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Lacoste surely speaks digital, the language of the 21st-century customer.
“[Digital marketing] provides new opportunities to reach out to a new audience in a much faster, targeted and quantifiable way than other forms of media,” said Didier Calon, communication director of Lacoste SA.
He noted Lacoste is “on the verge” of reaching 11 million fans on Facebook, while the Web sites attract more than 35 million visitors a year.
“We also count millions of video views through our various social-media networks,” Calon added, noting its “Polo of the Future” video has been seen more than 47 million times since last December.
This fun clip was to mark Lacoste’s 80 years and provide a futuristic vision of the brand’s most iconic product, the L.12.12 polo shirt, which — as the video suggests — could one day change color and style with a touch of the hand. Viewers were then invited to design their own version of the polo shirt through an interactive tool.
Lacoste’s print campaigns, meanwhile, reflect its style evolution. It was René Lacoste who posed for pictures when the crocodile first appeared on a piece of clothing in 1926. The brand’s ambassadors since have included tennis champions Arthur Ashe, Mats Wilander and Andy Roddick, further underscoring Lacoste’s sporty image.
Elisabeth Prat, creative head of fashion at Peclers Paris, the trend and consulting agency, credits the brand with coming a long way, evolving from a “BCBG brand” in the Sixties to becoming outdated in the Seventies and Eighties just before being picked up by the streets and hip-hop culture again in the Nineties.
“Finally, in the 2000s, it turned into a fashion brand with the arrival of Christophe Lemaire,” Prat said.
Since the crocodile has traditionally been a man’s pet, a stronger focus on women also became more apparent — already briefly expressed in the 1973 “Les crocodiles sont belles” advertisement (which translates into “Female crocodiles are pretty”). The campaign heralded a shift in marketing strategy, moving away from traditional product advertising to providing a general mood and a catchy tag line.
The current “Unconventional Chic” campaign, which launched in 2011 with model Anja Rubik sporting a white polo shirt over a glittery black evening gown, among others, has proved “a little controversial,” admitted Calon. According to Prat, it is reminiscent “of the old top-model era of the Nineties” and was “not realistic.”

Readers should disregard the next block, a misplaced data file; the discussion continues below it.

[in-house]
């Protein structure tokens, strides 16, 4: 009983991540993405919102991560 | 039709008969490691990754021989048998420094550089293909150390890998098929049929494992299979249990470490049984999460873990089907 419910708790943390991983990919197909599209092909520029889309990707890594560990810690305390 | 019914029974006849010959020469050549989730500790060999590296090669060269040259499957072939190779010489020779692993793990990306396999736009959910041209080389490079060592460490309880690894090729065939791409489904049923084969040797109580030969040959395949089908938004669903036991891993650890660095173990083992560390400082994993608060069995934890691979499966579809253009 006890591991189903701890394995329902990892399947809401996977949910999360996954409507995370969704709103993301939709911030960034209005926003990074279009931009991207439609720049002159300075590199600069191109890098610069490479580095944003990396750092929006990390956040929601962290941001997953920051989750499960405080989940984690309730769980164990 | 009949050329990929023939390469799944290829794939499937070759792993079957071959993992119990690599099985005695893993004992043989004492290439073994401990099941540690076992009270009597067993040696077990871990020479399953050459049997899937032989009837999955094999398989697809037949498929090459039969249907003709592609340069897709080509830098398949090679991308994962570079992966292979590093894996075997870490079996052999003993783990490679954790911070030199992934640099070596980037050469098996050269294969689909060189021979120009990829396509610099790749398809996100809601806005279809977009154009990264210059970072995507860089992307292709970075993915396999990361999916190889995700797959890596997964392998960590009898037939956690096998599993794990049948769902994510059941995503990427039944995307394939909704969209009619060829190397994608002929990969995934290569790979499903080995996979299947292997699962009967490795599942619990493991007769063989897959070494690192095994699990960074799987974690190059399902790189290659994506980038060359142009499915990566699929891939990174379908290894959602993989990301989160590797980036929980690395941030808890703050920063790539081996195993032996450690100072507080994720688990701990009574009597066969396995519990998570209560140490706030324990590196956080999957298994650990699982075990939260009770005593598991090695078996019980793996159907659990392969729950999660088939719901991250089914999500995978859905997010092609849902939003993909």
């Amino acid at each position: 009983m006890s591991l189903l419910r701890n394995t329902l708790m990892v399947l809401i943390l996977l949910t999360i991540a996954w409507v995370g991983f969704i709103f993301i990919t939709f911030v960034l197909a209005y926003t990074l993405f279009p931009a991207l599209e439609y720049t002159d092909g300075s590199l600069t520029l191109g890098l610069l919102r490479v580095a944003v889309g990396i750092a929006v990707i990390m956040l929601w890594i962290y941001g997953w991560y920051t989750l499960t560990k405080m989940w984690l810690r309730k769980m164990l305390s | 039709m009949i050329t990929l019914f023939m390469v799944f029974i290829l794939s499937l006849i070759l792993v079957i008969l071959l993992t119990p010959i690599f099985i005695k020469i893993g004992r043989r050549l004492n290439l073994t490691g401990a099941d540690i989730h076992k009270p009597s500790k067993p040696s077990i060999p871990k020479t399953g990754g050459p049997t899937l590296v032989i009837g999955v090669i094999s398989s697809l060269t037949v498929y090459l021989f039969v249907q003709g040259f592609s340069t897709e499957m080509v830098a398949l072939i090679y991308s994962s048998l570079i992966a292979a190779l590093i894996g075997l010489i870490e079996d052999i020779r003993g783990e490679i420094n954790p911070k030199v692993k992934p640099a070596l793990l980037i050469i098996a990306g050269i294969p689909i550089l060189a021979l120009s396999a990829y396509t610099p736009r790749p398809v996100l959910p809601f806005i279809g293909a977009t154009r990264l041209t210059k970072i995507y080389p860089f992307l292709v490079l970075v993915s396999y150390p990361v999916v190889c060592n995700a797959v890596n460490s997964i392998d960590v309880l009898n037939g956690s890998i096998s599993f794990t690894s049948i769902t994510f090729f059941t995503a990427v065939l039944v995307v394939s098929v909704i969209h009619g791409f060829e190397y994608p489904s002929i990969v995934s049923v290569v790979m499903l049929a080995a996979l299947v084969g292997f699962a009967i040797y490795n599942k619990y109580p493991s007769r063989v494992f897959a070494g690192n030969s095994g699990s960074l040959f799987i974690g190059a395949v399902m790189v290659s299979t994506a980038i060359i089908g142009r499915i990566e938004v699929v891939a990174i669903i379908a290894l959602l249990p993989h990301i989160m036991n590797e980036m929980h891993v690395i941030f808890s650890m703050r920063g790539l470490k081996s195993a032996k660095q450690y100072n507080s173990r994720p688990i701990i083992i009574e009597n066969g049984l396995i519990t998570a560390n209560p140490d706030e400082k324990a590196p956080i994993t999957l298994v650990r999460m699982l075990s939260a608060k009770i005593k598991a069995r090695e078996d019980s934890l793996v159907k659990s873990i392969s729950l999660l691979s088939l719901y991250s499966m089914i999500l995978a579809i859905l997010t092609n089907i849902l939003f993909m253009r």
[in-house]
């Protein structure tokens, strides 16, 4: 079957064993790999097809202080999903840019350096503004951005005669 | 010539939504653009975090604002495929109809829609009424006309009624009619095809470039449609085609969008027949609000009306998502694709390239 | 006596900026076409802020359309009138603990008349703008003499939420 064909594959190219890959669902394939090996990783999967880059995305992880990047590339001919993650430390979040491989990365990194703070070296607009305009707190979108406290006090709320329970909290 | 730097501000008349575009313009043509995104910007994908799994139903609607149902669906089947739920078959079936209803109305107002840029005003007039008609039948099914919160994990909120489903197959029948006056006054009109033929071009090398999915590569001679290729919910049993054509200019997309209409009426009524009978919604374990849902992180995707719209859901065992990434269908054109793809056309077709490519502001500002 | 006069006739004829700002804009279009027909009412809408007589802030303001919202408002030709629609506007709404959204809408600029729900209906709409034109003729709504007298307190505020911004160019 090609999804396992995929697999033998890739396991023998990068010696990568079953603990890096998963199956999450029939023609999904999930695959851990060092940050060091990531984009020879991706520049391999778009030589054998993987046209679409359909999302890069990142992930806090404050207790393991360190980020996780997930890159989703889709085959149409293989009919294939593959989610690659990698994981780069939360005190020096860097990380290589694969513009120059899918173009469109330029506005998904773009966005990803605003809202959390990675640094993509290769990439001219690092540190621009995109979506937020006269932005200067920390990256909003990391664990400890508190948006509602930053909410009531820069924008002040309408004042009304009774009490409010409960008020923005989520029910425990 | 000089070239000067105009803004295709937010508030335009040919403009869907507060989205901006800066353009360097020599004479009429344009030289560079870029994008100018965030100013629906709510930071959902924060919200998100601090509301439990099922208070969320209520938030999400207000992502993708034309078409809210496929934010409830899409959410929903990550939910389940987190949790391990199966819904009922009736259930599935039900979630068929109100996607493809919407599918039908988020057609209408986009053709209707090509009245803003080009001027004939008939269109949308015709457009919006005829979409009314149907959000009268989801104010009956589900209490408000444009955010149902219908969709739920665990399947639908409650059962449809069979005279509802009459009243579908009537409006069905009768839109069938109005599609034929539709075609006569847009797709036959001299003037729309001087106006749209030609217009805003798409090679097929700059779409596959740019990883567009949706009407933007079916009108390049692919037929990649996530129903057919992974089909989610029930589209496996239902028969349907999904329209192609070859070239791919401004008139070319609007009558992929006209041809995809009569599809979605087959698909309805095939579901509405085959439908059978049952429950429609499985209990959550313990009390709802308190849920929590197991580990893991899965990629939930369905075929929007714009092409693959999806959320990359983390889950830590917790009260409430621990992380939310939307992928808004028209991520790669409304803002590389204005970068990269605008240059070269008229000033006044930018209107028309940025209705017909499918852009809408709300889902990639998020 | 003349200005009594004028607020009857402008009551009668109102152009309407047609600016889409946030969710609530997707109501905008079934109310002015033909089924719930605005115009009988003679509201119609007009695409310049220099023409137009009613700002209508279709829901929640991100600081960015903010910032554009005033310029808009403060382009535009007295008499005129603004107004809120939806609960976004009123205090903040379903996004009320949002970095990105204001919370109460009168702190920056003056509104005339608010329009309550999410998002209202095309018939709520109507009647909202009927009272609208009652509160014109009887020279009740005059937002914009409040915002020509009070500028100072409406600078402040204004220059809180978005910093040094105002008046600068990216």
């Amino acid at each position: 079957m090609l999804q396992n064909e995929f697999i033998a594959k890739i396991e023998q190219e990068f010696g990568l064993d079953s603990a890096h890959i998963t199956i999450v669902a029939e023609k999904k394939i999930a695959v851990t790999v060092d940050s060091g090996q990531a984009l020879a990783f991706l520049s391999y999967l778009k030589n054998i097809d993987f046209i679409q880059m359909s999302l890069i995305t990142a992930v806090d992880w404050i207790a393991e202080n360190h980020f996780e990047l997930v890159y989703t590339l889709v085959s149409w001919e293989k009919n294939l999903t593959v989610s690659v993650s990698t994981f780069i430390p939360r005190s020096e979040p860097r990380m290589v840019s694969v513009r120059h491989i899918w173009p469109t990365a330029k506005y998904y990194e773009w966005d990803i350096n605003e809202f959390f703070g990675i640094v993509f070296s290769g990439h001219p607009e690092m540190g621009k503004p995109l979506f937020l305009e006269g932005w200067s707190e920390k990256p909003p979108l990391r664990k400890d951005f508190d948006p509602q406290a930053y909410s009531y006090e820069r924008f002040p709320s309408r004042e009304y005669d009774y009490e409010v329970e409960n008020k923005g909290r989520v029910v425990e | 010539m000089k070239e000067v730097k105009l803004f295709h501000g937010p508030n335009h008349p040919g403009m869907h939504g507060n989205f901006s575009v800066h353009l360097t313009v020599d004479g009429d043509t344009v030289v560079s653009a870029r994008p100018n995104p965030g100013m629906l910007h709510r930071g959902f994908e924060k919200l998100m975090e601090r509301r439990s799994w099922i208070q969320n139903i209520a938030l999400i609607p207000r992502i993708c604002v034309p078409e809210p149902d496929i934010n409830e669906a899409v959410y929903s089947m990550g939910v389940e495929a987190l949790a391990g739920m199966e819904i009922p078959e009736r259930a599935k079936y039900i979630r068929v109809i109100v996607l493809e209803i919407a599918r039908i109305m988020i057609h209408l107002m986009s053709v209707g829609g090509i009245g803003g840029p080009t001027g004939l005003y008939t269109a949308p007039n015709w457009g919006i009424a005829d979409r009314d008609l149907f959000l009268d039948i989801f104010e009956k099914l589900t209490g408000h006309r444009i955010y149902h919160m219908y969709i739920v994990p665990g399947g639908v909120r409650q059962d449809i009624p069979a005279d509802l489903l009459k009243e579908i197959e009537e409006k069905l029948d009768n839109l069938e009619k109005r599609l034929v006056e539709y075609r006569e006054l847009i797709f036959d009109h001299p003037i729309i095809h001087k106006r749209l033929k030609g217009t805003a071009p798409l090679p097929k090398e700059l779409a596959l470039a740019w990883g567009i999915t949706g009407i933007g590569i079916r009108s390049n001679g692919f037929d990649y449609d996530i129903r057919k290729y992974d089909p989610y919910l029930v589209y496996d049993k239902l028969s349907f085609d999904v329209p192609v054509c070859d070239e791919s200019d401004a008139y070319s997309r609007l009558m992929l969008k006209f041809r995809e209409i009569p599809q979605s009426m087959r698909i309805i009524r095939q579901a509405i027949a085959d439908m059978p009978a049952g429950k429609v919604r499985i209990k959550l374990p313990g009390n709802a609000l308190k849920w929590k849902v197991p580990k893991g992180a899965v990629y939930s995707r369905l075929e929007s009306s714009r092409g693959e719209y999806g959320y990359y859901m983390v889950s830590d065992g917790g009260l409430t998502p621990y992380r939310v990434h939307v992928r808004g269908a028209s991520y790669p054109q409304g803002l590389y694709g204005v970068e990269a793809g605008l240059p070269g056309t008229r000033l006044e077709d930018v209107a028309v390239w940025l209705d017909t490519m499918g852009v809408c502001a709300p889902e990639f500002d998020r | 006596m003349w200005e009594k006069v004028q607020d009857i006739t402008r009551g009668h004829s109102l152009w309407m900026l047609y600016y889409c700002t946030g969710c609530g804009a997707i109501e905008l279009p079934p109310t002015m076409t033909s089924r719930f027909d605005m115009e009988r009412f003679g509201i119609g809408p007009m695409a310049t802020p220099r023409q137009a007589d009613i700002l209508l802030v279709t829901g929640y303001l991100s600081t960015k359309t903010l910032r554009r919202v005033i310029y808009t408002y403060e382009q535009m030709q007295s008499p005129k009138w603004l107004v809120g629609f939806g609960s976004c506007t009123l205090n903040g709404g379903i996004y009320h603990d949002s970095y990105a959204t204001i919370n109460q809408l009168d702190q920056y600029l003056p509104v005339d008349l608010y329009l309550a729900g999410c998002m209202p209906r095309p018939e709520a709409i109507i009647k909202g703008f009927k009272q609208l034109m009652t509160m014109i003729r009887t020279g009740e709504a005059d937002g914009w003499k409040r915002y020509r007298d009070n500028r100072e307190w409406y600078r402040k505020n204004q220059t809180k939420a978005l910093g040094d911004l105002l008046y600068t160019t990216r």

“Yes, this image was strange, but we tested the campaign in France, the U.S. and China, and the results were very good,” said Calon. “You need to take risks. The campaign was launched at a time when the market was difficult and the competition tough, so we decided to show our differences — we are not the only brand that is casual and chic, but we were the first one.”
For its ads, Lacoste has employed photographers as diverse as Terry Richardson, Ellen von Unwerth, David Sims and Phil Poynter.
Marc-Antoine Jarry, the executive strategic director at Ogilvy who helped Louis Vuitton and Coca-Cola Zero find their voice through images, said Lacoste “doesn’t need brand construction any more, it needs to be nourished.”
“It’s one of the most amazing brands in the world, it has a lot of power. But when you go to the Web site, you don’t even see a section that is about the spirit of unconventional chic, so you don’t really know what to do with it. Unless you are familiar with the history of Lacoste, you don’t understand why they claim unconventional chic, which is probably a reinterpretation of the rupture of men playing in shirts,” he said.
Jarry cited the “Un peu d’air sur terre” campaign (“A bit of air on Earth”) as a milestone in Lacoste’s advertising strategy. Thought up by BETC Luxe, it ran from 2006 to 2011 and featured models walking through the air. “It was an amazing combination of energy and timelessness. It made everyone rediscover Lacoste with a refreshed perspective and was very inspiring from the historical point of view of advertising.”
According to Kantar Media, Lacoste SA has increased its ad spending in the U.S. alone from $5.5 million in 2009, to $6.9 million in 2010 and $8.5 million in 2011. Calon would not reveal its global ad expenses, but said the budget jumped by 10 percent between 2011 and 2012.
“It shows their ambitions,” concluded Jarry. “Becoming a global fashion house needs support and increased investment.”